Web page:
At the beginning of each term, faculty members are encouraged to make clear to the students in their classes their expectations regarding permissible academic conduct. It is important that this be done in the context of their specific subjects. (From section 10.2.1 of MIT Policies and Procedures)This document describes the collaboration policies for 16.070. Two classes of inter-student work are covered: plagiarism and collaboration.
Plagiarism describes an attempt to claim work as your own that you have copied from another person, whether that other person knows about it or not. In this class, plagiarism includes copying program code, data, documentation, etc. Plagiarism is simply not allowed.
Collaboration is defined as two or more students working together on a phase of an assignment. Working together does not mean that one student does the work and the other student just copies it! Collaboration is allowed and encouraged under certain conditions, as long as you are honest about it. You often learn best from your peers.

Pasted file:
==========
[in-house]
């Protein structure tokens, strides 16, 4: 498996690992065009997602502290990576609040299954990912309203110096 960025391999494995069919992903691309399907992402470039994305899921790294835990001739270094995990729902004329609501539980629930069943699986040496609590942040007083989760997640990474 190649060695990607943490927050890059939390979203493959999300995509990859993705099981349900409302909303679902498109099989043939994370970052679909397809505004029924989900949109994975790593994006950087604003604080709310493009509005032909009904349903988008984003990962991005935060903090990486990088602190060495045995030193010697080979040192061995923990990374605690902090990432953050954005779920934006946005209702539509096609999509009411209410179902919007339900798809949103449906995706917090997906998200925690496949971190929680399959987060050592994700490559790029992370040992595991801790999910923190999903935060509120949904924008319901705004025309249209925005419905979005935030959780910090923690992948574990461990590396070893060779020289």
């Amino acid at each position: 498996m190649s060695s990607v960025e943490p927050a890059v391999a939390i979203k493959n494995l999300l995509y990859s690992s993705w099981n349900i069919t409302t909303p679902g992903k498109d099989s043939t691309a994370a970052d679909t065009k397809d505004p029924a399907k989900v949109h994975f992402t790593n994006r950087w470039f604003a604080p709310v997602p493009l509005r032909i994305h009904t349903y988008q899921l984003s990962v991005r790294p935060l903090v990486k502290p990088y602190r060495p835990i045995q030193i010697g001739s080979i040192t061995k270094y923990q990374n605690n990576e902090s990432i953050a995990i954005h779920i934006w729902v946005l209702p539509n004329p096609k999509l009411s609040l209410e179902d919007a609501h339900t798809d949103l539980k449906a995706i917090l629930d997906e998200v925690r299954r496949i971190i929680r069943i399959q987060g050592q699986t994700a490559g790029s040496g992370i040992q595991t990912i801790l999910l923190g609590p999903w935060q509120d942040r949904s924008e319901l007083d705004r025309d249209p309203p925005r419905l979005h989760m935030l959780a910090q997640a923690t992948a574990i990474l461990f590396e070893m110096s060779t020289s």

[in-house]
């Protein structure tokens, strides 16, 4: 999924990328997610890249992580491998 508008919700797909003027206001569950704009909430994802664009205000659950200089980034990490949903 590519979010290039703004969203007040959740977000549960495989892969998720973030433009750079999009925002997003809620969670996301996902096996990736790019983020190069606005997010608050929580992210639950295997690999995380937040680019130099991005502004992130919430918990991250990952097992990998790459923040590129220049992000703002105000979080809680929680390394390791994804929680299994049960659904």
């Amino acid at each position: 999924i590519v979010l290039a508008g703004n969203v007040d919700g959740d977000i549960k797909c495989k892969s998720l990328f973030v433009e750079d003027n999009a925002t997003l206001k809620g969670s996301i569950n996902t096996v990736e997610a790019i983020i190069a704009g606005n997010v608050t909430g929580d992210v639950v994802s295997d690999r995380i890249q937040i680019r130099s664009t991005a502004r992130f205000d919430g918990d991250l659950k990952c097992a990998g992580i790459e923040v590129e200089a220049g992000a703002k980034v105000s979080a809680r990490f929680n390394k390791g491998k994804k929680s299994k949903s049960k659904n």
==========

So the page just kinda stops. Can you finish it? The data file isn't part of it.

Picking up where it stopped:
You are taking this class to learn fundamental concepts about computing and real-time systems, and you deserve a grade that fairly represents what you've learned. Therefore, the staff needs to know that your work is your work and so must limit collaboration somewhat. For assignments in this class, here are some guidelines as to which forms of collaboration are appropriate and which are inappropriate.
Following the five steps of the programming process:
Please carefully check each assignment for any exceptions to these guidelines. Collaboration and teamwork are important skills in engineering; however, if you are unsure of the legality of a form of collaboration, ask a staff member before engaging in it.